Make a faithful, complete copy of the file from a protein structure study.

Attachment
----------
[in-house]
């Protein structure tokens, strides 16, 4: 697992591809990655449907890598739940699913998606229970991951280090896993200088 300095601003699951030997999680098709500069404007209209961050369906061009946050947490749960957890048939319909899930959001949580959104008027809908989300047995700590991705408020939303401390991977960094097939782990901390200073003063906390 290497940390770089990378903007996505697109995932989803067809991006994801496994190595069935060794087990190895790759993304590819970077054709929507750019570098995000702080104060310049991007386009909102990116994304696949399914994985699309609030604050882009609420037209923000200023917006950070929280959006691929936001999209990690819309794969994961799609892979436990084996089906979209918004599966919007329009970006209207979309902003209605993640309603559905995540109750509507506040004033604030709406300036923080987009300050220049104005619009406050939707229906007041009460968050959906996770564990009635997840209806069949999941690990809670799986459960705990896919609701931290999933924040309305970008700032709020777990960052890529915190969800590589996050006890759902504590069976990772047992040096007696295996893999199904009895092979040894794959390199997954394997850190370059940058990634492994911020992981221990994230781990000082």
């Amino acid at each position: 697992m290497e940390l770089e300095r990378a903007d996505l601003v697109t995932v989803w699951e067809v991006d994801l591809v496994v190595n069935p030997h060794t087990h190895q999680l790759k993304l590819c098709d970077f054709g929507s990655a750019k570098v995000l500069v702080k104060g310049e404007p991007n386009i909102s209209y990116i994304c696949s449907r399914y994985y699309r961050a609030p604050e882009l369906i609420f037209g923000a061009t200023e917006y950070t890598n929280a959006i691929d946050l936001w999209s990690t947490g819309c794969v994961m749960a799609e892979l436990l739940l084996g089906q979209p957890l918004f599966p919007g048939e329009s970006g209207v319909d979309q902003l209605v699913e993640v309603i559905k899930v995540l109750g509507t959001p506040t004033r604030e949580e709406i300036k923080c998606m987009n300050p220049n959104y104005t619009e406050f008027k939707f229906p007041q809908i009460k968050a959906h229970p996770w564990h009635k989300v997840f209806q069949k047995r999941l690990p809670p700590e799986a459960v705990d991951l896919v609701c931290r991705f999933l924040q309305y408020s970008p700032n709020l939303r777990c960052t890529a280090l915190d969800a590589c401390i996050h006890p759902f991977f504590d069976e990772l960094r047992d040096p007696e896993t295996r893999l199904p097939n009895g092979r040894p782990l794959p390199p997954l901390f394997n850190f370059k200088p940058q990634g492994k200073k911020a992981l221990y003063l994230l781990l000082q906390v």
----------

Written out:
[in-house]
């Protein structure tokens, strides 16, 4: 697992591809990655449907890598739940699913998606229970991951280090896993200088 300095601003699951030997999680098709500069404007209209961050369906061009946050947490749960957890048939319909899930959001949580959104008027809908989300047995700590991705408020939303401390991977960094097939782990901390200073003063906390 290497940390770089990378903007996505697109995932989803067809991006994801496994190595069935060794087990190895790759993304590819970077054709929507750019570098995000702080104060310049991007386009909102990116994304696949399914994985699309609030604050882009609420037209923000200023917006950070929280959006691929936001999209990690819309794969994961799609892979436990084996089906979209918004599966919007329009970006209207979309902003209605993640309603559905995540109750509507506040004033604030709406300036923080987009300050220049104005619009406050939707229906007041009460968050959906996770564990009635997840209806069949999941690990809670799986459960705990896919609701931290999933924040309305970008700032709020777990960052890529915190969800590589996050006890759902504590069976990772047992040096007696295996893999199904009895092979040894794959390199997954394997850190370059940058990634492994911020992981221990994230781990000082």
């Amino acid at each position: 697992m290497e940390l770089e300095r990378a903007d996505l601003v697109t995932v989803w699951e067809v991006d994801l591809v496994v190595n069935p030997h060794t087990h190895q999680l790759k993304l590819c098709d970077f054709g929507s990655a750019k570098v995000l500069v702080k104060g310049e404007p991007n386009i909102s209209y990116i994304c696949s449907r399914y994985y699309r961050a609030p604050e882009l369906i609420f037209g923000a061009t200023e917006y950070t890598n929280a959006i691929d946050l936001w999209s990690t947490g819309c794969v994961m749960a799609e892979l436990l739940l084996g089906q979209p957890l918004f599966p919007g048939e329009s970006g209207v319909d979309q902003l209605v699913e993640v309603i559905k899930v995540l109750g509507t959001p506040t004033r604030e949580e709406i300036k923080c998606m987009n300050p220049n959104y104005t619009e406050f008027k939707f229906p007041q809908i009460k968050a959906h229970p996770w564990h009635k989300v997840f209806q069949k047995r999941l690990p809670p700590e799986a459960v705990d991951l896919v609701c931290r991705f999933l924040q309305y408020s970008p700032n709020l939303r777990c960052t890529a280090l915190d969800a590589c401390i996050h006890p759902f991977f504590d069976e990772l960094r047992d040096p007696e896993t295996r893999l199904p097939n009895g092979r040894p782990l794959p390199p997954l901390f394997n850190f370059k200088p940058q990634g492994k200073k911020a992981l221990y003063l994230l781990l000082q906390v």